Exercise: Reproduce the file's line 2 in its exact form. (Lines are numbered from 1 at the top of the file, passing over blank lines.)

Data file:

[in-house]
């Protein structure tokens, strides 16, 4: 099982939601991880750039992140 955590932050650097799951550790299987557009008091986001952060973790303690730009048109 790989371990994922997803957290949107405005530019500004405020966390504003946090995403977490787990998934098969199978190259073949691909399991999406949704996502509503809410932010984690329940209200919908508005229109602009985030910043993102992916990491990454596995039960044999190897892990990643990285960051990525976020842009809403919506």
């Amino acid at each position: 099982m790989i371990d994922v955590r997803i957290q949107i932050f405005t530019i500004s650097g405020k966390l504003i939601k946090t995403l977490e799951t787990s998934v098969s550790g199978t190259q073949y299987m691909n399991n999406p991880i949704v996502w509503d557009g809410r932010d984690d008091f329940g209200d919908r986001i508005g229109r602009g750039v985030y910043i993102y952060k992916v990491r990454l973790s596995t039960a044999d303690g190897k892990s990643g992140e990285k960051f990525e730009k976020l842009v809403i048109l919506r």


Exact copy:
């Protein structure tokens, strides 16, 4: 099982939601991880750039992140 955590932050650097799951550790299987557009008091986001952060973790303690730009048109 790989371990994922997803957290949107405005530019500004405020966390504003946090995403977490787990998934098969199978190259073949691909399991999406949704996502509503809410932010984690329940209200919908508005229109602009985030910043993102992916990491990454596995039960044999190897892990990643990285960051990525976020842009809403919506």